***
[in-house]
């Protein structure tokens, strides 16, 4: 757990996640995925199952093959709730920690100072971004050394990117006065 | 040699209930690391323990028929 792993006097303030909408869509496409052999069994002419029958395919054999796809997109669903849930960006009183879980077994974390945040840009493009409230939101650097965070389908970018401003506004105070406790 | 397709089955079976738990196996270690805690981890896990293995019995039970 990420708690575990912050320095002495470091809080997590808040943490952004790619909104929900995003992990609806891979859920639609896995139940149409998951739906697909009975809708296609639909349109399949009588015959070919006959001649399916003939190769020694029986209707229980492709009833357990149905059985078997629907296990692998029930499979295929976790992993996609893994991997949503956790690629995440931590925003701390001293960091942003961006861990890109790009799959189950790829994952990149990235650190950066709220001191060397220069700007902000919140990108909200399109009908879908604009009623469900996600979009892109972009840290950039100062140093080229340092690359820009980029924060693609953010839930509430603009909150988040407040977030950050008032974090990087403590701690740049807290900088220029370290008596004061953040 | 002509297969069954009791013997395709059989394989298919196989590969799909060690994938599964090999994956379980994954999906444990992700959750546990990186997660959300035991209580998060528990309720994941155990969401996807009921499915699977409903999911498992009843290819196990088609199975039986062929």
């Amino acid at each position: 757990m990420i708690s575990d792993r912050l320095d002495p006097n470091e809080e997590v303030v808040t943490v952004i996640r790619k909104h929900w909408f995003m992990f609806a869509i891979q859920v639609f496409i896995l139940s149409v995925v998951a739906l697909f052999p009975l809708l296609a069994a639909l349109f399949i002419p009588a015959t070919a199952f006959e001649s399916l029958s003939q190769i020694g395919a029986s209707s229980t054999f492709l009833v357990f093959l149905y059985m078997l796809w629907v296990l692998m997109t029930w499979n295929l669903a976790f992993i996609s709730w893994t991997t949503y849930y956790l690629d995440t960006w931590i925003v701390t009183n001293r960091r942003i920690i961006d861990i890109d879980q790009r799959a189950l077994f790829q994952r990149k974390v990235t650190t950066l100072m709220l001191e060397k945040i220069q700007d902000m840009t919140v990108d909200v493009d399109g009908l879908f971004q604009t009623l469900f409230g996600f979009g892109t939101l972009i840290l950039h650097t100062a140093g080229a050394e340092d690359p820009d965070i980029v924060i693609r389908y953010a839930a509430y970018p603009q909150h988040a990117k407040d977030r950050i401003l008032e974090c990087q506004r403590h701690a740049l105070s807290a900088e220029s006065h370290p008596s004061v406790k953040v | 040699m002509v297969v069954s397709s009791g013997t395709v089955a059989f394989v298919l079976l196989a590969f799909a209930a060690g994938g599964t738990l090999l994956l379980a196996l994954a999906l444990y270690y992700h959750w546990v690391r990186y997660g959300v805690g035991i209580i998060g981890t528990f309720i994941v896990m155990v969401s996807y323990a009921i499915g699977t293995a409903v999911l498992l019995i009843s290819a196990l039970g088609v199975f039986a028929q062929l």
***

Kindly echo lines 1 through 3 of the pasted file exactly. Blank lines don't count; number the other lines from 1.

[in-house]
């Protein structure tokens, strides 16, 4: 757990996640995925199952093959709730920690100072971004050394990117006065 | 040699209930690391323990028929 792993006097303030909408869509496409052999069994002419029958395919054999796809997109669903849930960006009183879980077994974390945040840009493009409230939101650097965070389908970018401003506004105070406790 | 397709089955079976738990196996270690805690981890896990293995019995039970 990420708690575990912050320095002495470091809080997590808040943490952004790619909104929900995003992990609806891979859920639609896995139940149409998951739906697909009975809708296609639909349109399949009588015959070919006959001649399916003939190769020694029986209707229980492709009833357990149905059985078997629907296990692998029930499979295929976790992993996609893994991997949503956790690629995440931590925003701390001293960091942003961006861990890109790009799959189950790829994952990149990235650190950066709220001191060397220069700007902000919140990108909200399109009908879908604009009623469900996600979009892109972009840290950039100062140093080229340092690359820009980029924060693609953010839930509430603009909150988040407040977030950050008032974090990087403590701690740049807290900088220029370290008596004061953040 | 002509297969069954009791013997395709059989394989298919196989590969799909060690994938599964090999994956379980994954999906444990992700959750546990990186997660959300035991209580998060528990309720994941155990969401996807009921499915699977409903999911498992009843290819196990088609199975039986062929």
């Amino acid at each position: 757990m990420i708690s575990d792993r912050l320095d002495p006097n470091e809080e997590v303030v808040t943490v952004i996640r790619k909104h929900w909408f995003m992990f609806a869509i891979q859920v639609f496409i896995l139940s149409v995925v998951a739906l697909f052999p009975l809708l296609a069994a639909l349109f399949i002419p009588a015959t070919a199952f006959e001649s399916l029958s003939q190769i020694g395919a029986s209707s229980t054999f492709l009833v357990f093959l149905y059985m078997l796809w629907v296990l692998m997109t029930w499979n295929l669903a976790f992993i996609s709730w893994t991997t949503y849930y956790l690629d995440t960006w931590i925003v701390t009183n001293r960091r942003i920690i961006d861990i890109d879980q790009r799959a189950l077994f790829q994952r990149k974390v990235t650190t950066l100072m709220l001191e060397k945040i220069q700007d902000m840009t919140v990108d909200v493009d399109g009908l879908f971004q604009t009623l469900f409230g996600f979009g892109t939101l972009i840290l950039h650097t100062a140093g080229a050394e340092d690359p820009d965070i980029v924060i693609r389908y953010a839930a509430y970018p603009q909150h988040a990117k407040d977030r950050i401003l008032e974090c990087q506004r403590h701690a740049l105070s807290a900088e220029s006065h370290p008596s004061v406790k953040v | 040699m002509v297969v069954s397709s009791g013997t395709v089955a059989f394989v298919l079976l196989a590969f799909a209930a060690g994938g599964t738990l090999l994956l379980a196996l994954a999906l444990y270690y992700h959750w546990v690391r990186y997660g959300v805690g035991i209580i998060g981890t528990f309720i994941v896990m155990v969401s996807y323990a009921i499915g699977t293995a409903v999911l498992l019995i009843s290819a196990l039970g088609v199975f039986a028929q062929l």